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The Remarkable Variety of Caribbean Cornmeal

In Caribbean restaurants across America, patrons have become accustomed to common dishes such as jerk chicken, beef patties, and oxtail. The heat and vibrance of Caribbean food has made a splash stateside, but some of the more home-style, foundational …

In Caribbean restaurants across America, patrons have become accustomed to common dishes such as jerk chicken, beef patties, and oxtail. The heat and vibrance of Caribbean food has made a splash stateside, but some of the more home-style, foundational dishes are still struggling to gain attention in the restaurant space.

Fungi—pronounced “foon-ji,” with no relation to mushrooms—is one of them. A staple Caribbean cornmeal dish flaked with okra and laced with butter can be found throughout the islands, particularly in the West Indies and Virgin Islands. The thickened, earthy porridge-like dish has roots in slavery itself, and is one of many dishes that demonstrates the importance of cornmeal in Caribbean foodways.

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A New Orleans Chef Finds a Place for Fusion in the Black Diaspora’s Cuisine

In a quaint, restored house in the New Orleans Uptown neighborhood, the scent of spices like clove, paprika, cayenne, and garlic wafts through the windows. Those walking by can, at once, catch a scent of briny, freshly caught blue crab and the piquant …

In a quaint, restored house in the New Orleans Uptown neighborhood, the scent of spices like clove, paprika, cayenne, and garlic wafts through the windows. Those walking by can, at once, catch a scent of briny, freshly caught blue crab and the piquant smell of scotch bonnet. The confluence of flavors isn’t accidental. It’s the creation of Serigne Mbaye, a young, Senegalese chef bringing his culinary vision to life.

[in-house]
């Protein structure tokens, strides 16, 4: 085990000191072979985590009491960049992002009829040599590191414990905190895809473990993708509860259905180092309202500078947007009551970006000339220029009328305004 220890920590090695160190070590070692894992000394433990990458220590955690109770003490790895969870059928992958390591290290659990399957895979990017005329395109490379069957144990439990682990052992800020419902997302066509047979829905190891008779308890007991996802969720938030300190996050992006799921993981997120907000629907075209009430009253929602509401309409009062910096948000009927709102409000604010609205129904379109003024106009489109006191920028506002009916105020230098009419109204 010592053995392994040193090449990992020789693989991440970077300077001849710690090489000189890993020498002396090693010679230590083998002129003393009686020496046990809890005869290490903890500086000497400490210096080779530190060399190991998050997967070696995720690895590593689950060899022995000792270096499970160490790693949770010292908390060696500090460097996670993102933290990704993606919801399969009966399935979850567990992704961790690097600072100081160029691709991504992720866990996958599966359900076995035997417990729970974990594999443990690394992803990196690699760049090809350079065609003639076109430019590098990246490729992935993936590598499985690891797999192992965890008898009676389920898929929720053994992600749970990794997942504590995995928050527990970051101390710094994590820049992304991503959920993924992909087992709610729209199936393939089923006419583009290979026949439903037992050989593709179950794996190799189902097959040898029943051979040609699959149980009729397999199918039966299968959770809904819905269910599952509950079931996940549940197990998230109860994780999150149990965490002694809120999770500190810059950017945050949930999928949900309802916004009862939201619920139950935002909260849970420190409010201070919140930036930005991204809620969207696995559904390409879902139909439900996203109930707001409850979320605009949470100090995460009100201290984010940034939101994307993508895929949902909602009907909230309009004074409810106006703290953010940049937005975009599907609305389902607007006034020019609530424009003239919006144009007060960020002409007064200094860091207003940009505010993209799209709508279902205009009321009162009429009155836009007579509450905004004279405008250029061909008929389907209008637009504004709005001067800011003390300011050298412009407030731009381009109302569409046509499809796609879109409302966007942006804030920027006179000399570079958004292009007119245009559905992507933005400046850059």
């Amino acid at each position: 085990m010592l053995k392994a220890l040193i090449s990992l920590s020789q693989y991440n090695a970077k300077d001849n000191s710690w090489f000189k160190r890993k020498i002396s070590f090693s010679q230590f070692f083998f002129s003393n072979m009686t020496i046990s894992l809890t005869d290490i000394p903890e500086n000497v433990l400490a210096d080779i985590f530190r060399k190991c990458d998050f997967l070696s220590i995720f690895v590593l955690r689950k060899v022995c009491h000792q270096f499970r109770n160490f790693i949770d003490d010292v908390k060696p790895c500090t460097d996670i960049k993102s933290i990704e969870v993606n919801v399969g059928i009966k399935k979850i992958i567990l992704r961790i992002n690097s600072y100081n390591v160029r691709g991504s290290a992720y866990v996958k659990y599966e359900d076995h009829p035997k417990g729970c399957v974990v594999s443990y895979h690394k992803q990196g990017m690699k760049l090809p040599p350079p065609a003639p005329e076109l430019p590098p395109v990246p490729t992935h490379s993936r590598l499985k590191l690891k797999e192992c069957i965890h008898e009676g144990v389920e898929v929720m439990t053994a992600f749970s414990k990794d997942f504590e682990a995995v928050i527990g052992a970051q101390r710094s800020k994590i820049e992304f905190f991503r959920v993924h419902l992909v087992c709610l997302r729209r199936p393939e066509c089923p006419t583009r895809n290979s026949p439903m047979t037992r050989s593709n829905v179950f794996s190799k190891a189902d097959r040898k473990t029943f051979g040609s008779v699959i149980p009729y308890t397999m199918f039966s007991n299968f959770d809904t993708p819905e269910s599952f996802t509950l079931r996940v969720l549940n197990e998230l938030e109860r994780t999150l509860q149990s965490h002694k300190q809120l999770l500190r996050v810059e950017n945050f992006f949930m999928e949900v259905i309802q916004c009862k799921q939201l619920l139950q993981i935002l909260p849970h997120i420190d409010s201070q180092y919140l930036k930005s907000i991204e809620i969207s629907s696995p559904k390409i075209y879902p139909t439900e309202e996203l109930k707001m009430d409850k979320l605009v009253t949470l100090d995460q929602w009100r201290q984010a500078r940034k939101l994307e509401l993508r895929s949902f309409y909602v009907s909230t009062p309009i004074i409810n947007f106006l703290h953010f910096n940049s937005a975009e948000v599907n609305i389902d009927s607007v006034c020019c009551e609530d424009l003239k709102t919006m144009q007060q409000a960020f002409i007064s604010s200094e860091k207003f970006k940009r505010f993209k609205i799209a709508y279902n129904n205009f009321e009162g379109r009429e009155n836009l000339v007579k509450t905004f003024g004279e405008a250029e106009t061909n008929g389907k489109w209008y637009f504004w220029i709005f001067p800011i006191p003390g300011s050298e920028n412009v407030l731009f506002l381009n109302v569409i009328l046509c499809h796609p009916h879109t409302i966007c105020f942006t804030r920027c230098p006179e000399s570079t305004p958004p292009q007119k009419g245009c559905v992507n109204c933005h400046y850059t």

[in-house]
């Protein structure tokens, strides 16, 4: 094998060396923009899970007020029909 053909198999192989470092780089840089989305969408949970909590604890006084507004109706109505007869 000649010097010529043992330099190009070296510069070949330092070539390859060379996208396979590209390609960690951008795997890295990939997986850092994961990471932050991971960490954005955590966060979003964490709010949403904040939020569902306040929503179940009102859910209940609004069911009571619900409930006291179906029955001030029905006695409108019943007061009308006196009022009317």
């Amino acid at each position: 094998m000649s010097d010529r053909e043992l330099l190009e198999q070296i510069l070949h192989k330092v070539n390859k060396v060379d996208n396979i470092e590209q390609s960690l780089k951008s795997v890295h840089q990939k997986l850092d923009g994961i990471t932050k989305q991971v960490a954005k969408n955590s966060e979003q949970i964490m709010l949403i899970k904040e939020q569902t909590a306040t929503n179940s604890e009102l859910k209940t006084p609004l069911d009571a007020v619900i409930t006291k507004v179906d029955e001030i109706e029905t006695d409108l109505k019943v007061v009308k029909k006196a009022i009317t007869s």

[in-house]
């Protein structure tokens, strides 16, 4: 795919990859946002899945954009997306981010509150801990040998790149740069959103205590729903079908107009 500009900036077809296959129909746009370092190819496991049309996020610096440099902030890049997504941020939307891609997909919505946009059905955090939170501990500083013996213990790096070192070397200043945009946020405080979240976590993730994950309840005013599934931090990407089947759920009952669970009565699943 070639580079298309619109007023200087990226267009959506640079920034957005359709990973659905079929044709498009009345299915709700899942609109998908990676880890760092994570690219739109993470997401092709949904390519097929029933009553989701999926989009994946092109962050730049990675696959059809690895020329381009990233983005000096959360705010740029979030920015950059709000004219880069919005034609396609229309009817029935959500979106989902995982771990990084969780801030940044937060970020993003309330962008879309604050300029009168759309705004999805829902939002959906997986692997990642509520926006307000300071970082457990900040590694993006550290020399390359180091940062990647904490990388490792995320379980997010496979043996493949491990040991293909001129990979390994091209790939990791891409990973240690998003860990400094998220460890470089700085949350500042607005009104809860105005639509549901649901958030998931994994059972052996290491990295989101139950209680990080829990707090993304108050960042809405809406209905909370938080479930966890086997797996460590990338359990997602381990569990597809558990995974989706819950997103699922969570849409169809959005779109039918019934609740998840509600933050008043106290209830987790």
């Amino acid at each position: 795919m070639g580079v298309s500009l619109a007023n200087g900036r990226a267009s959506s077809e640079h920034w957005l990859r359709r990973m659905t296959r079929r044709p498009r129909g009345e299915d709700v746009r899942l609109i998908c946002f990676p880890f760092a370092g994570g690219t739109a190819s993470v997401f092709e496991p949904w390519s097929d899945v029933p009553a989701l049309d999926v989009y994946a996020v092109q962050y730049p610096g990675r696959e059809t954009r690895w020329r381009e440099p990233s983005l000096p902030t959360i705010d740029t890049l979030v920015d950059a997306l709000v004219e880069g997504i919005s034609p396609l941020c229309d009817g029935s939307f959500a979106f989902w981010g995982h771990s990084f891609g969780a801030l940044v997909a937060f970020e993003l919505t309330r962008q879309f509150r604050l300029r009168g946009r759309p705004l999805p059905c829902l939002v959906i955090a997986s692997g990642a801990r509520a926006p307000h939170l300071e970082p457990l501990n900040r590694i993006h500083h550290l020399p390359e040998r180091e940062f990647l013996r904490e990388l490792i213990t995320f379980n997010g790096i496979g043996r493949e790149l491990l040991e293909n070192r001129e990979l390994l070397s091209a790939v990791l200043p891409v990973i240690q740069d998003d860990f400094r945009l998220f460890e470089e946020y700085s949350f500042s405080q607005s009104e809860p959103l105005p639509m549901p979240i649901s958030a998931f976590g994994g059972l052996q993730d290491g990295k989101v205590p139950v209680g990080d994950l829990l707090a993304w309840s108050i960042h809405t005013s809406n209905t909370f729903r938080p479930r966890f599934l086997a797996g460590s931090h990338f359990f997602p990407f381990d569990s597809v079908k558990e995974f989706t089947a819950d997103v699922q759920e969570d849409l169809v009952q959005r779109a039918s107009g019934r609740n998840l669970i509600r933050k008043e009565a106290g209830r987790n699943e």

For Mbaye, fusing flavors to create a West African-Creole fusion cuisine is a craft and an opportunity for Black chefs like him to explore the creative lanes they’ve long been kept from venturing. The child of Senegalese immigrants—including Khady Kante, a highly revered Senegalese chef in her own right (she operated Touba Taif, one of NYC’s only Senegalese restaurants, from 1989 to 1991, and ran a restaurant in her home country of Senegal)—Mbaye remembers preparing one pot dishes with his mom. Dishes like domoda—which Mbaye described as a gumbo—or maybe jollof with chicken, fish, or shrimp, and sometimes, a beef stew with peanut butter. The one-pot characteristic of the food in Mbaye’s upbringing would parallel with what he found in an area influenced by enslaved Africans who came from his homeland. Here, Mbaye said, was an opportunity to tell a new story.

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What Kwanzaa Means to Black Americans—Now & Always

When National Museum of African American History and Culture oral history museum specialist Kelly Elaine Navies celebrated Kwanzaa while growing up in the Bay Area, food was always the center of the celebration.

“Having a feast—you’re celebrating the …

When National Museum of African American History and Culture oral history museum specialist Kelly Elaine Navies celebrated Kwanzaa while growing up in the Bay Area, food was always the center of the celebration.

“Having a feast—you're celebrating the culture and the diversity of African culture throughout the world,” said Navies.

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How to Stock an Indonesian Kitchen

The ingredients you need to dive into Indonesian cooking.


The ingredients you need to dive into Indonesian cooking. Read More

Toni Tipton-Martin’s Jubilee Is a Source of Black Joy

Through historical recipes and profiles of Black American chefs, home cooks, cooking school teachers, cookbook authors, and more, Jubilee reconstructs the true narrative of African American culinary history.


Through historical recipes and profiles of Black American chefs, home cooks, cooking school teachers, cookbook authors, and more, Jubilee reconstructs the true narrative of African American culinary history. Read More